I was a programmer for one of the companies mentioned in TFA; you've heard of them. The algorithms they're talking about are not really developed by the programmers, they're typically invented by the phalanx of PhD mathematicians the company also employs; the programmer's job is to implement it in the most efficient way possible.

    Day one I was handed a paper on Eigen-related trading, straight out of TeX and was told to implement it. I admit that I had to go to the bookstore at lunch just to figure out what some of the symbols were. What I had two weeks later was a working version in C++ that did the job; over the course of a few months I refactored and refactored it to run faster; no object copying (everything using references), bit shifting, you name it, I used it. The code was tight and ran fast; as far as I know it's still being used.

    I see it more as being a waiter; you may be the "face" of the restaurant, delivering the meal, but your tips also go back to the cooks, busboys, etc. I helped out on another project where, to this day, I *still* don't get how it works, yet the code too runs fast and correctly, as far as I know.

    It should also be noted that the pay might be good, but the life is horrible; if you're young and single it's definitely something to go for, but save your money because there will come a time when you just can't do 100 hour weeks, week after week after week for years and years.

    The only memory I really have of my 20s and early 30s is the glow of a screen.

  • Same Old Story (Score:3, Insightful)

    by b4upoo ( 166390 ) on Friday July 30, 2010 @10:30AM (#33082598)

    Many years ago I created fancy condenser units. I could easily create four or five a day and they sold for 5K each. I was payed about $10. per hour and creating $25,000 in product each day.
                        My point being that our economic system is slanted in such a way that those that actually create are often not paid much at all whereas those that create nothing often are very well paid. That attitude is beginning to trigger some real negatives. The car mechanic or tradesman now often has little conscience and is likely to cheat and do poor work to whatever degree he can get away with it while charging huge rates for his efforts.

    • Re: Same Old Story (Score:4, Insightful)

      by History's Coming To ( 1059484 ) on Friday July 30, 2010 @11:57AM (#33084166) Journal
      Devil's Advocate:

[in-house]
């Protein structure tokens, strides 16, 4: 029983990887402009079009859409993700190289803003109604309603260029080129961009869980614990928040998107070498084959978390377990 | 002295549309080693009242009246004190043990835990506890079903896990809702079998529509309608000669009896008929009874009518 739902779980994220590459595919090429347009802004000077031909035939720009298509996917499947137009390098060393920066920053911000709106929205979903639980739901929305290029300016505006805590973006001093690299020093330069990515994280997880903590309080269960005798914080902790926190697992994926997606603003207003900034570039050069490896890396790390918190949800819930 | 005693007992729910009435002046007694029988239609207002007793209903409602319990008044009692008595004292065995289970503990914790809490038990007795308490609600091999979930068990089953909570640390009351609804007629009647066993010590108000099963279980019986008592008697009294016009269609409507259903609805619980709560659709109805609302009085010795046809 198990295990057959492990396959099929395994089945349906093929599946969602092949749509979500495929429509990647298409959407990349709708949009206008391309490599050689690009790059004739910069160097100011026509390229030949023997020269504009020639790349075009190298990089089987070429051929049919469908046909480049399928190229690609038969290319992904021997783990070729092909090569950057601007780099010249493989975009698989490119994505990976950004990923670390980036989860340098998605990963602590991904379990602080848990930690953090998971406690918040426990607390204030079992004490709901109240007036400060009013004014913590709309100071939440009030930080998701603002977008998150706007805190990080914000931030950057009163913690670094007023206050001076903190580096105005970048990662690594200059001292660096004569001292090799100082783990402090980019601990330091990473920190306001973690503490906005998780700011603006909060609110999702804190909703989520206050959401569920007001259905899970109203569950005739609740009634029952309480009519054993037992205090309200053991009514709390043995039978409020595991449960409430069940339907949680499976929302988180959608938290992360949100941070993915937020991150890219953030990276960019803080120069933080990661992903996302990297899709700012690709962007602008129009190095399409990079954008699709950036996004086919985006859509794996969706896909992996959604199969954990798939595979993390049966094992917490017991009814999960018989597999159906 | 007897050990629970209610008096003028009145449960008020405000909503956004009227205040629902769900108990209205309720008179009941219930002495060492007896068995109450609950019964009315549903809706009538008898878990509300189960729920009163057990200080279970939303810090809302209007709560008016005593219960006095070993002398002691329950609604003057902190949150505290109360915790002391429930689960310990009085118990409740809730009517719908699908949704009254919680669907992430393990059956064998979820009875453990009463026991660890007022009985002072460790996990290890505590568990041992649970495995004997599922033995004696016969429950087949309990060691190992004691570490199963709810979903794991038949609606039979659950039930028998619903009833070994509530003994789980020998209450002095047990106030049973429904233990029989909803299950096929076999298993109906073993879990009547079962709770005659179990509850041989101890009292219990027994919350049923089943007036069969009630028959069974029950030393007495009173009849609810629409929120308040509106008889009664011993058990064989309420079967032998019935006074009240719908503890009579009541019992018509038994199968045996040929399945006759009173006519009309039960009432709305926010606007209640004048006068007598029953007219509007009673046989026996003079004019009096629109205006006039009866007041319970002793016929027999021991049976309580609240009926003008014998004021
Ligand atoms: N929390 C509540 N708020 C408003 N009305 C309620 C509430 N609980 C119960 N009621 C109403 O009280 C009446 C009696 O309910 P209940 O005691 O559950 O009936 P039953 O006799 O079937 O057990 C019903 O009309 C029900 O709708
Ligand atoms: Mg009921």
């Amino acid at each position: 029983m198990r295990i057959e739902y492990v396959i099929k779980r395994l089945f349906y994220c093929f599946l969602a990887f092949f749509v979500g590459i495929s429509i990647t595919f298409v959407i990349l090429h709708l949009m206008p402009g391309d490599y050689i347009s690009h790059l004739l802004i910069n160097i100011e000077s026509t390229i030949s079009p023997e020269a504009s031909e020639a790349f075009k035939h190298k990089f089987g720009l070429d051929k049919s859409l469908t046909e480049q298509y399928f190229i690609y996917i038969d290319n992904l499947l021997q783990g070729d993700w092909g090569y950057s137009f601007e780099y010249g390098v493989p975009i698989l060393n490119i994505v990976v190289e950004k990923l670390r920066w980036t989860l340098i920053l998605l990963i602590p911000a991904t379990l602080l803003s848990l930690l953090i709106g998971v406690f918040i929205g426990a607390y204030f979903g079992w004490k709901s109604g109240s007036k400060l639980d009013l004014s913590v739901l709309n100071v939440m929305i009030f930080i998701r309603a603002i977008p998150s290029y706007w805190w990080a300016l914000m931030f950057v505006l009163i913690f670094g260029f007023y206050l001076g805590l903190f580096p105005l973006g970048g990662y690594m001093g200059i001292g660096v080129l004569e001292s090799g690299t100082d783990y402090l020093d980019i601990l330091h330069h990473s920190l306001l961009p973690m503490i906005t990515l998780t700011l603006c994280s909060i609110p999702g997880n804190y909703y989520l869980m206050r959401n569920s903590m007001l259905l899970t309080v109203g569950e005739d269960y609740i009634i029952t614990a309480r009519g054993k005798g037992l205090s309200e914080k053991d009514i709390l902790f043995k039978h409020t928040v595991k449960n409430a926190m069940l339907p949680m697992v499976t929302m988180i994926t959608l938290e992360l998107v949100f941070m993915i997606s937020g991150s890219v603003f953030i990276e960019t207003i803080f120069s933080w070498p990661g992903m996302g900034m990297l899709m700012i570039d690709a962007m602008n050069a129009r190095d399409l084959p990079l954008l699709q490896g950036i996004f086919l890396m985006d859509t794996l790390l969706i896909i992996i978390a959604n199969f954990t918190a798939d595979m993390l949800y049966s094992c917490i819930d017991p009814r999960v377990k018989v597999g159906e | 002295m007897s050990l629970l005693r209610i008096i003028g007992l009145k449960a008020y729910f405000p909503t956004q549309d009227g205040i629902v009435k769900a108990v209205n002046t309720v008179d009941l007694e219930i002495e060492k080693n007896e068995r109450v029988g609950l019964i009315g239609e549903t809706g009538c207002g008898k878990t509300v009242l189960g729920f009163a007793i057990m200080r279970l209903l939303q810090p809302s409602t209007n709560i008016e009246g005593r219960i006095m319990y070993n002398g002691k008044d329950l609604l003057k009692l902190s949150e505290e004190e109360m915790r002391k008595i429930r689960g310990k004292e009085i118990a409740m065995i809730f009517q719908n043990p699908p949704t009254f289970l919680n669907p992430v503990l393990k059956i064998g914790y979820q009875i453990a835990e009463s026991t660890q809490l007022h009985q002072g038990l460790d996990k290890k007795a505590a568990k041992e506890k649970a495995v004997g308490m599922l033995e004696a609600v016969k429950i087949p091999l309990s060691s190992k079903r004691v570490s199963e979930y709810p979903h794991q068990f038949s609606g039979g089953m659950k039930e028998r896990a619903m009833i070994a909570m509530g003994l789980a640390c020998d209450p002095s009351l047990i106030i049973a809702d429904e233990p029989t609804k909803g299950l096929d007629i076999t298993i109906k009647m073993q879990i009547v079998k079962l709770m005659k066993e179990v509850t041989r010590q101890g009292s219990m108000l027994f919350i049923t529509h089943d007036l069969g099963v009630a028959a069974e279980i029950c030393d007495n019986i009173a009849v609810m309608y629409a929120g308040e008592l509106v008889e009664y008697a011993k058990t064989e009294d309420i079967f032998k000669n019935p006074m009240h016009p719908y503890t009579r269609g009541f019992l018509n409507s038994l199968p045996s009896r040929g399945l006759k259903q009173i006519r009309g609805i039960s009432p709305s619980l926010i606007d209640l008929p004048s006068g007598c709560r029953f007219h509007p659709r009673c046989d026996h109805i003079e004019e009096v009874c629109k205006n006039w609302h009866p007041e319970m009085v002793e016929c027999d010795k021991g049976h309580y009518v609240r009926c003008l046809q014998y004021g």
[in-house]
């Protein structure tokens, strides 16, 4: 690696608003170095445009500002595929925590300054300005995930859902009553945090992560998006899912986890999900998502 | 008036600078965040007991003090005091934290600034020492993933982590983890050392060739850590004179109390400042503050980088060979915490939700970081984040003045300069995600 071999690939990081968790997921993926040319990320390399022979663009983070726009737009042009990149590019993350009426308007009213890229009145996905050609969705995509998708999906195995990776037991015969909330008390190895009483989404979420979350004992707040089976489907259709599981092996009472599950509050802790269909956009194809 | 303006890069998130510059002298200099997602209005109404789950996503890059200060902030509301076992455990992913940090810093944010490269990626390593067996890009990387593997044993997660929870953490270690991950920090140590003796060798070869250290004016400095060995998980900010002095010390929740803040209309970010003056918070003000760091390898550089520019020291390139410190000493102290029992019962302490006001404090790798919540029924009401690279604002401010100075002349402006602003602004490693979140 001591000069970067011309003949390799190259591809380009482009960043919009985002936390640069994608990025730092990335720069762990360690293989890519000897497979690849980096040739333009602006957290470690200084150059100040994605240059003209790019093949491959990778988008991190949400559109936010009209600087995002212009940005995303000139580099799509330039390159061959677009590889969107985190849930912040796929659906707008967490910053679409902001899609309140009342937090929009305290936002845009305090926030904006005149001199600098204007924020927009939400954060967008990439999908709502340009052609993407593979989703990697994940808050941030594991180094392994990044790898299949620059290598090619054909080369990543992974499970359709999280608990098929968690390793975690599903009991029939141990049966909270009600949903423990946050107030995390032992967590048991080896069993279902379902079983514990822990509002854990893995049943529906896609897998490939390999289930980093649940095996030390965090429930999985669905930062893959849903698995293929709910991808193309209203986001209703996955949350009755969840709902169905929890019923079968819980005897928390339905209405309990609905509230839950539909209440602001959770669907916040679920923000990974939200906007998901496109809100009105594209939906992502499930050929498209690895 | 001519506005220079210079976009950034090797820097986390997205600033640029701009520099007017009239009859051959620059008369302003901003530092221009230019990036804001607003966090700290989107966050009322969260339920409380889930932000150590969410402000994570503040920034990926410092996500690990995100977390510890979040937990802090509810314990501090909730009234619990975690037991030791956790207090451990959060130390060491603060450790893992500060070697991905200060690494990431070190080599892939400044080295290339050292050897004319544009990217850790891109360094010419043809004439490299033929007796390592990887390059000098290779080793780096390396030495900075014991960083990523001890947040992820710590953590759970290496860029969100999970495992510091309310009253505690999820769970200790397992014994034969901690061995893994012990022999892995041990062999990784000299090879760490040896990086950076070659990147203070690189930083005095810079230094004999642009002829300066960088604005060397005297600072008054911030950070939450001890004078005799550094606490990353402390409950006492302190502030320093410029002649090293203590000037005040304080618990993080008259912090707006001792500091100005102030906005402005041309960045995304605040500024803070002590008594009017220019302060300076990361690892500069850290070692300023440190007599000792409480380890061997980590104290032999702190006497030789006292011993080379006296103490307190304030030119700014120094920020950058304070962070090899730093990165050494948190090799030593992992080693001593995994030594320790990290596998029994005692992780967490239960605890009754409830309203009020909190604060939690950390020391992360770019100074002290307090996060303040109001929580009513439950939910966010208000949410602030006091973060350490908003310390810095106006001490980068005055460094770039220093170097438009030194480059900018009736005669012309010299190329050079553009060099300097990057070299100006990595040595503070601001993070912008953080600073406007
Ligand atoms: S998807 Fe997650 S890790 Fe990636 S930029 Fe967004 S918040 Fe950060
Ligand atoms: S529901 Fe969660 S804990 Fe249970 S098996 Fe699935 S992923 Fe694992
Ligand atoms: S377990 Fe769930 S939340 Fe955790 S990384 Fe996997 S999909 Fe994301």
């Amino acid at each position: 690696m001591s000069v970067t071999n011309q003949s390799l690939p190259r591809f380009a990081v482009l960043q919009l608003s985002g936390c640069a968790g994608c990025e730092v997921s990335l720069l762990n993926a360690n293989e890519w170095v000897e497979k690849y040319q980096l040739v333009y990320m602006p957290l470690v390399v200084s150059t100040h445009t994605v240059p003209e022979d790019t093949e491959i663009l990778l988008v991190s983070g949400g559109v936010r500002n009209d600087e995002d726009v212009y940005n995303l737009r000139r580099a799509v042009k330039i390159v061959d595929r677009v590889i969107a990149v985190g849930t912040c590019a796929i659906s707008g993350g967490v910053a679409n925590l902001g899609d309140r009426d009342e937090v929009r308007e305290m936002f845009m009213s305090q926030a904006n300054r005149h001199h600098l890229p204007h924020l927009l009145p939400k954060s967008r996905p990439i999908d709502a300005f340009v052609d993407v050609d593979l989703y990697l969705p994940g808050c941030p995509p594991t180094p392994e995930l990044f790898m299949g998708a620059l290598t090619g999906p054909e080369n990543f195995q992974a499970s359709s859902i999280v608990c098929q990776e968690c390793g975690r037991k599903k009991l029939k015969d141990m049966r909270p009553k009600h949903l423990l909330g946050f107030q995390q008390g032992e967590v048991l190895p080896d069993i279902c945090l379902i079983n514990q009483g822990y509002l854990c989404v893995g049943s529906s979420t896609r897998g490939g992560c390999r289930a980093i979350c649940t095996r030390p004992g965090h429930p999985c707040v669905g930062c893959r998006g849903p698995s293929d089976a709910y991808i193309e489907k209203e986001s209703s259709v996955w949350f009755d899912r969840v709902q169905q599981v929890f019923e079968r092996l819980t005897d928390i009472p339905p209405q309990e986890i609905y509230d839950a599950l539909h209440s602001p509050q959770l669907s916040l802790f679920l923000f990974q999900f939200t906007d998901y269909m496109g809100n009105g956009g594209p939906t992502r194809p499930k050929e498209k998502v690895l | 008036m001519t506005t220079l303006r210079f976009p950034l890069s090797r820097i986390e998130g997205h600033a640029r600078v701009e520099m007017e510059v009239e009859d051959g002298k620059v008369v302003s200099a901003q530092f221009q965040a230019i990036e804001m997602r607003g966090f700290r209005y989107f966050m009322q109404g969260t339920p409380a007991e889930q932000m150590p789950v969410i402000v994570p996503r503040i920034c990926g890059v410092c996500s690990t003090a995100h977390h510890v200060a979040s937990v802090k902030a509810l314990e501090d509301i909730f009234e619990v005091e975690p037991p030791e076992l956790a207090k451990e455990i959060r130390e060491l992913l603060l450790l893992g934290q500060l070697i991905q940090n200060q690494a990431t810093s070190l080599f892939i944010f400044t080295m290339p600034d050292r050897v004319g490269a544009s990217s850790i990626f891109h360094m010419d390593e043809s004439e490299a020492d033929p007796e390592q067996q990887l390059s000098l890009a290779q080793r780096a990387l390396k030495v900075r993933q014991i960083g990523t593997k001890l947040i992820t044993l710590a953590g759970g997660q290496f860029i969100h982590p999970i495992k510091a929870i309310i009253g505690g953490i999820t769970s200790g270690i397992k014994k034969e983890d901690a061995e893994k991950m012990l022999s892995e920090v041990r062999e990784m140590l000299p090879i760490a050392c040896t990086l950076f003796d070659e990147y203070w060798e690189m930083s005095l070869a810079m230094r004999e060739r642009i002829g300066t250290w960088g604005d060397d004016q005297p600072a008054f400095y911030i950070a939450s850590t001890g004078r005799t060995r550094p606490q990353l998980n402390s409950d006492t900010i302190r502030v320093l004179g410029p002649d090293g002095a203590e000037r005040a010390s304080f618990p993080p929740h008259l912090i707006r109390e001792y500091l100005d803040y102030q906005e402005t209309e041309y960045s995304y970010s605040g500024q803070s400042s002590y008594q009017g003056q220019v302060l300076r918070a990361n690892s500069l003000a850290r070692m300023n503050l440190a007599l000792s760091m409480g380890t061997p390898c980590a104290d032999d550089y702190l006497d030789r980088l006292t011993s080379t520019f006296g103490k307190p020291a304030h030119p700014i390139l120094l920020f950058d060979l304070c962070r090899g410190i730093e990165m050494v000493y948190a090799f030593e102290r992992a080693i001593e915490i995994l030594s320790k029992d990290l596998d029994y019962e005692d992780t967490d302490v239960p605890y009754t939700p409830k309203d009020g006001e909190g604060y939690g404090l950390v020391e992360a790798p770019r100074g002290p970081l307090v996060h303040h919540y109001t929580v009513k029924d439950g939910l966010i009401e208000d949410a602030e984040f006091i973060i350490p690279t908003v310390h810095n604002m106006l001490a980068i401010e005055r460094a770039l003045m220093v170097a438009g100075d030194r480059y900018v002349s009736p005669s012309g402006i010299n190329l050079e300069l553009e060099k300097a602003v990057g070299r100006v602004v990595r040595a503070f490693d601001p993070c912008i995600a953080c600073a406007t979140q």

The $25k pays for mining the ore, extracting the metals, drilling kilometres under the sea for the oil, polymerising it, designing the units, injection moulding and, yes, your job putting it all together. I'm guessing you didn't do all of that...but if you did, then yes, you should get a pay rise, or at least a funkier job title ;)
  • by MaWeiTao ( 908546 ) on Friday July 30, 2010 @10:44AM (#33082812)

    Here we have a bunch of jerks whining about the 6-figure salaries they earn. I wish I were earning what these guys earn. If they have a problem they can go find a job elsewhere. Or do what everyone else has to do, rise through the ranks of the company and get promoted to the point where you're earning the kind of salary you want to see.

    While I agree it's quite insane what some in management are earning they also have the responsibility of the entire company on their shoulders. I have a friend who's a programmer at a billion dollar firm that does business related with the stock market and the upper management is comprised of middle aged guys who's entire life is work. The majority are single or divorced and don't even have time for a girlfriend. But anyway, my point is that pay isn't based on what management is earning. It's based on your perceived value to the company. There are probably countless other programmers lined up behind these guys hoping to take their jobs. Not all are qualified but some are.

    The whole point of having employees is so that they generate more income, directly or indirectly, than is expended on them. Otherwise, what's the point of keeping them employed? Again, it's rare that you're going to earn a lot more than you do now at the same job you're doing now. So the two best avenues to seeing your income increase is to get promoted or to start your own business.

It is not for me to attempt to fathom the inscrutable workings of Providence. -- The Earl of Birkenhead